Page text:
India is the world second consumer of vegetable oiland per capita consumption is about 19-19.80 kg per person per year.
India consumes a diverse range of cooking oils including palm oil sunflower oil, peanut oil, soybean oil, coconut oil, mustard oiletc
However, the way Indians use cooking oil has not been ideal.
It is not uncommon for households and businesses to reuse cooking oilsometimes without knowing the health risks.
Consumption of used cooking oil (UCO), which is the leftover oil from frying, has been found to cause several serious health issues including cancer, heart disease, and organ damage.
60% reused cooking oil
A new study has found that around 60% of the used cooking oil generated in India ends up in the food stream.
The study, considered the first of its kind in India, conducted by the Observer Research FoundationKoan Advisory Group and Neste, found that despite food safety regulations prohibiting the consumption of UCO in any form, more than half of it is reused.
The study surveyed 505 food business operators (101 large and 406 small) in four metropolitan areas of India: Mumbai, New Delhi, Chennai and Kolkata.
Reuse of cooking oil in cities
The survey results indicate that the reuse of UCOs by commercial food business operators is pervasive, especially among small establishments and street vendors in New Delhi, Kolkata and Mumbai who use UCOs to the last drop. .
Additionally, awareness and compliance with food safety regulations on HCU reuse among businesses is low, exposing consumers to increasing risks of disease and poor health outcomes.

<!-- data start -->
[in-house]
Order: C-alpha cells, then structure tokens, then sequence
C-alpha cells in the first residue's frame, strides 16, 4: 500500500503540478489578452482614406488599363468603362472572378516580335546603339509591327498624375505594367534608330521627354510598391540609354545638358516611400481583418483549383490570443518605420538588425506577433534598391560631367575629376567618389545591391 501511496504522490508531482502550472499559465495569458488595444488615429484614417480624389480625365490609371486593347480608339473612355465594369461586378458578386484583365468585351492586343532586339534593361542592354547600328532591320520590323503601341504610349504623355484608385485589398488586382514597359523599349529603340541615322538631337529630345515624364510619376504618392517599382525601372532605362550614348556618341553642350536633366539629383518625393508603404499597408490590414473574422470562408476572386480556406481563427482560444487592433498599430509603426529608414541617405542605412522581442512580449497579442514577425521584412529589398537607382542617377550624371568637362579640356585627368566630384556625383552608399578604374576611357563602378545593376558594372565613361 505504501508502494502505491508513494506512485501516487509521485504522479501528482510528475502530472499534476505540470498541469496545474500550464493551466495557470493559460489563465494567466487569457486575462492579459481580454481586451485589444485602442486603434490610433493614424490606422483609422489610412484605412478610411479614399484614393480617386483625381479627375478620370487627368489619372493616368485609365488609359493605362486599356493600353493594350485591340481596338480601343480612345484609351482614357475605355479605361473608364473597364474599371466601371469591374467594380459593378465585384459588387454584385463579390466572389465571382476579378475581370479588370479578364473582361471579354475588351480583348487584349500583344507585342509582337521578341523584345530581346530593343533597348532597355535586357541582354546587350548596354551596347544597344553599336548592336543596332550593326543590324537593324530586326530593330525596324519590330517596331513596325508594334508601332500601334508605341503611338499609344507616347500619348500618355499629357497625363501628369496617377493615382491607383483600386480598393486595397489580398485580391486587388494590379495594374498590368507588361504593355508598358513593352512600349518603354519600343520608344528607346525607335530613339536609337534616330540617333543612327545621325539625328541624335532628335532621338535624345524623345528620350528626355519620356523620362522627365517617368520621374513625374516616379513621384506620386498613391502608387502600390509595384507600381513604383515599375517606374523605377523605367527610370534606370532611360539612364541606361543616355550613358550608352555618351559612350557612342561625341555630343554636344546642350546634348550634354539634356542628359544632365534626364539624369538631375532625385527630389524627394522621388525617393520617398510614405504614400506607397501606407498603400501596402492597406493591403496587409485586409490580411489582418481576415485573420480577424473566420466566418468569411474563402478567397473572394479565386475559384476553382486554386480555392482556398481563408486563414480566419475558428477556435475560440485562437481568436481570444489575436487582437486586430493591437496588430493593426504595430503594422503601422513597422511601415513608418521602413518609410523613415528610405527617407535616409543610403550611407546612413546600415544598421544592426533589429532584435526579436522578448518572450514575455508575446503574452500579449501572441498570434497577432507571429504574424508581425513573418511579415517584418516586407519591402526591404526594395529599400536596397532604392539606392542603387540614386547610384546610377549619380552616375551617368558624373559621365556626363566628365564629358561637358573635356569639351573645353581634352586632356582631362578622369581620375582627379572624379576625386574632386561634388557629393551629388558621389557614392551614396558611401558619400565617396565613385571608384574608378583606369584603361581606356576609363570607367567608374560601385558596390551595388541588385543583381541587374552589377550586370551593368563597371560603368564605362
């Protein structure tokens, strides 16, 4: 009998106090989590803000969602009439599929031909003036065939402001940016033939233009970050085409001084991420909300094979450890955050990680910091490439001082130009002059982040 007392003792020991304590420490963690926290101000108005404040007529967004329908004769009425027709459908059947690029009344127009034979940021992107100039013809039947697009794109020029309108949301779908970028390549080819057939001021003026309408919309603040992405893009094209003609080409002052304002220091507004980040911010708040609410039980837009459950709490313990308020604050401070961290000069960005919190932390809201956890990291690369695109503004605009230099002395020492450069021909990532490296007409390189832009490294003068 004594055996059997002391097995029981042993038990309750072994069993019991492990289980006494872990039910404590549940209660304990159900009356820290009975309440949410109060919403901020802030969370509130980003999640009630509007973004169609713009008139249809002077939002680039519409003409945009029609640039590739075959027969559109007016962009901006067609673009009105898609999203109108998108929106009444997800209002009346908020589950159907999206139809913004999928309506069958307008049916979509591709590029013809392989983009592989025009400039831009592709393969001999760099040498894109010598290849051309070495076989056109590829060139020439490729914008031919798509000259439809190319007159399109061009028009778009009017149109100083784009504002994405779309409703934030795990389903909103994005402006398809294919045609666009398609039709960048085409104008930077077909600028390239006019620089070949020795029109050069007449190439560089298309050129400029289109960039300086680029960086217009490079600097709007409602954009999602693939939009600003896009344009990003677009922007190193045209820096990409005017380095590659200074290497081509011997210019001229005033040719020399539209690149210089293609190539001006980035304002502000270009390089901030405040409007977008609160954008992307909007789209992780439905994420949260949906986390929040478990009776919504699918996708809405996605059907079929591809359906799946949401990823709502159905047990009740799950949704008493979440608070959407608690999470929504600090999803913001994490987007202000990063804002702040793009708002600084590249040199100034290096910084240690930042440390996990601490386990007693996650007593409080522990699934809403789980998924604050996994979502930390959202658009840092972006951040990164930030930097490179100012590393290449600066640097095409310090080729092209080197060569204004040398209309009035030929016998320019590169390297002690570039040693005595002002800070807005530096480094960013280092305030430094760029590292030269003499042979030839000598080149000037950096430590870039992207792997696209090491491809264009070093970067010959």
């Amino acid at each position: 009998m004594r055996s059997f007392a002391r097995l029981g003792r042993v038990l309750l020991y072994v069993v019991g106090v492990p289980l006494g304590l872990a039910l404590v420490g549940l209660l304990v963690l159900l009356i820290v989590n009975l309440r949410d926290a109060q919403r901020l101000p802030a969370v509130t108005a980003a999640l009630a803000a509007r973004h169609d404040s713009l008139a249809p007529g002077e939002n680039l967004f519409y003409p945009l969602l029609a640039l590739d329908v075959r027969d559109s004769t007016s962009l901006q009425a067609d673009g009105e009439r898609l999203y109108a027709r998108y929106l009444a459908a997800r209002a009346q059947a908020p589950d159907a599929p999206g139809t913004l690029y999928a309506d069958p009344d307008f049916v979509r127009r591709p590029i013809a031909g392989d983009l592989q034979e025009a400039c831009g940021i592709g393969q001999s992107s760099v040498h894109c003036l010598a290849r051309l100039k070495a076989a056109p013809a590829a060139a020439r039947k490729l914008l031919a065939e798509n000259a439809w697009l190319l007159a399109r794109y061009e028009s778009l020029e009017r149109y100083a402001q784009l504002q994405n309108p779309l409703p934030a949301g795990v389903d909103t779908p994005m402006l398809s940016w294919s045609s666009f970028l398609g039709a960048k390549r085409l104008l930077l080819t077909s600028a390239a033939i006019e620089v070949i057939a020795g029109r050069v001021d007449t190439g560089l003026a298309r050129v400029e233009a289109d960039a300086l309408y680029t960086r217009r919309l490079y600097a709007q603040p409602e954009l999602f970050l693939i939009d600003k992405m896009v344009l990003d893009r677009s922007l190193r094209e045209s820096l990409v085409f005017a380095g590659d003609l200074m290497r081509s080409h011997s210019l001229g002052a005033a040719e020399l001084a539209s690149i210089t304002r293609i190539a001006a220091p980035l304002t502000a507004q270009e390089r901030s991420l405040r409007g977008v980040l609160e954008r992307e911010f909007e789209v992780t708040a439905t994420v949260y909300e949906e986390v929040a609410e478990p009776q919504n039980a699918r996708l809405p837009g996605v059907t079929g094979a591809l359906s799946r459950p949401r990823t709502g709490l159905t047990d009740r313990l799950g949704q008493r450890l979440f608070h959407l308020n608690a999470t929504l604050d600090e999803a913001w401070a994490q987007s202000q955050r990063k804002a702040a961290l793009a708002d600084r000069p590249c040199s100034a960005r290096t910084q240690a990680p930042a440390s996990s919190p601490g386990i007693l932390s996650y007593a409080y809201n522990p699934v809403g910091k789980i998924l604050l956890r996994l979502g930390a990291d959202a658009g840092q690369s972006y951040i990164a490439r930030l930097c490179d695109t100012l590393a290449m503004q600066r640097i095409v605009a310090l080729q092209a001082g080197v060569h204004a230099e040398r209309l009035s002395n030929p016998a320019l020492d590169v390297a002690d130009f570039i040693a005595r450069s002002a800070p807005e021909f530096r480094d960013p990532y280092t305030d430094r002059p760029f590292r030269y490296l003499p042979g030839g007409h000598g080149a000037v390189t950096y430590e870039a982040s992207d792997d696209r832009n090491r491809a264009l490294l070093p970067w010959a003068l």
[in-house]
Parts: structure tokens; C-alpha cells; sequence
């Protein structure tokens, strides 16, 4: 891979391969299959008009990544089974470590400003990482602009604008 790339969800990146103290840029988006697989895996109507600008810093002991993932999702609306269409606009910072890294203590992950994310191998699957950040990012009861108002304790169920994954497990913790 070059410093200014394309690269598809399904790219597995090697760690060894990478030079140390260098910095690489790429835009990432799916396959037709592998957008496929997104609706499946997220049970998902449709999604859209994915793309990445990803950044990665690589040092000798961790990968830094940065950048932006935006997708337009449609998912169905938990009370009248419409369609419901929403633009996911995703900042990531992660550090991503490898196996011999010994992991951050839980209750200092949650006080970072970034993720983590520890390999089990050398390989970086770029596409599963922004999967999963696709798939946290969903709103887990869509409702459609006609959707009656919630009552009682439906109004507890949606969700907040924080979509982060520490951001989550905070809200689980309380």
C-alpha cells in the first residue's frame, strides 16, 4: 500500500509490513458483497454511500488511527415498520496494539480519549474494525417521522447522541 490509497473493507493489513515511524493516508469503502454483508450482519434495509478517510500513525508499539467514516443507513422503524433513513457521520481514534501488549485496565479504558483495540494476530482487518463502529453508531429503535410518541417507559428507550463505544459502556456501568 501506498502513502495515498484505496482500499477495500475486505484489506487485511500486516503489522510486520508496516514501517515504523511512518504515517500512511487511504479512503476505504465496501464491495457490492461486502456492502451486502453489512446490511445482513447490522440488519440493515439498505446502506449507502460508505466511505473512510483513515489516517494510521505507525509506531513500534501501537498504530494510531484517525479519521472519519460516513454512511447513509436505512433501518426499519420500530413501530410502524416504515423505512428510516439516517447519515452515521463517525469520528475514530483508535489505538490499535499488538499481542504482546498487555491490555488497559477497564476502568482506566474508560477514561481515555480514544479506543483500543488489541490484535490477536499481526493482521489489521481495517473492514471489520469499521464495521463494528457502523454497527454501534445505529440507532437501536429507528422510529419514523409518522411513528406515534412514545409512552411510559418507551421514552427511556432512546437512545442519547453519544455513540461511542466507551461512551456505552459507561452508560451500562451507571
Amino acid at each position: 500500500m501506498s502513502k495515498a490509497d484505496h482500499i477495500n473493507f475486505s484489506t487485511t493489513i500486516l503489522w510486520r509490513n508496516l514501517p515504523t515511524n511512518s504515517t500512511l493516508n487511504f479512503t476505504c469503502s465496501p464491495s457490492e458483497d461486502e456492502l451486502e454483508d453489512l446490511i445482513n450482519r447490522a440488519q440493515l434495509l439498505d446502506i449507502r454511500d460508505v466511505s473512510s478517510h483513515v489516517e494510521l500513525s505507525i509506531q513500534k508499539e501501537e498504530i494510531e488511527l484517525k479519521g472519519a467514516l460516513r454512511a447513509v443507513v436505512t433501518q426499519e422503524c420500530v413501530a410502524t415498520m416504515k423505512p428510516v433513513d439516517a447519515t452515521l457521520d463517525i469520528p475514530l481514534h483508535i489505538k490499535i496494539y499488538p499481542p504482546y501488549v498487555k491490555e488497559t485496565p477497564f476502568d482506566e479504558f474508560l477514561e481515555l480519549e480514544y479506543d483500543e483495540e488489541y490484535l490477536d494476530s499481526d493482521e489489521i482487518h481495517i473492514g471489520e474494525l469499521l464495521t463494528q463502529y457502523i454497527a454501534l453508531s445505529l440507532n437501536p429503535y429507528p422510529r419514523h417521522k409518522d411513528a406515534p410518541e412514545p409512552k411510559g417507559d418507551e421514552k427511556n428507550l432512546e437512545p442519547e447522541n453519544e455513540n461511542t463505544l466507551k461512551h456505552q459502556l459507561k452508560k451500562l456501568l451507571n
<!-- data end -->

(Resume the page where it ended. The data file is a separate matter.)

Among the cities surveyed, compliance with food safety regulations among businesses was highest in Chennaithrough increased awareness, collaboration between local government and private sector organizations, and the development of appropriate infrastructure for waste storage and disposal.
“This survey gives us a clear picture of the challenge currently facing the regulation of used cooking oil used in the market. Government, civil society and the private sector should work together to decide what is needed to address, for example, the public health challenges of diverting used cooking oil to human consumption,” said Steven Bartholomeusz, public affairs manager for the Asia-Pacific region at Neste in a statement.
How to end the reuse of cooking oil
The report indicates that there is a need to strengthen collaboration between government authorities responsible for food safety, networks of doctors, nutritionists and experts and private sector organizations in order to create a regulatory and policy framework that encourages responsible behavior change and consumer awareness.
Furthermore, it suggests actionable contributions for different stakeholders to create pathways that connect efforts to build a safe and secure food environment with the principles of a sustainable circular economy.
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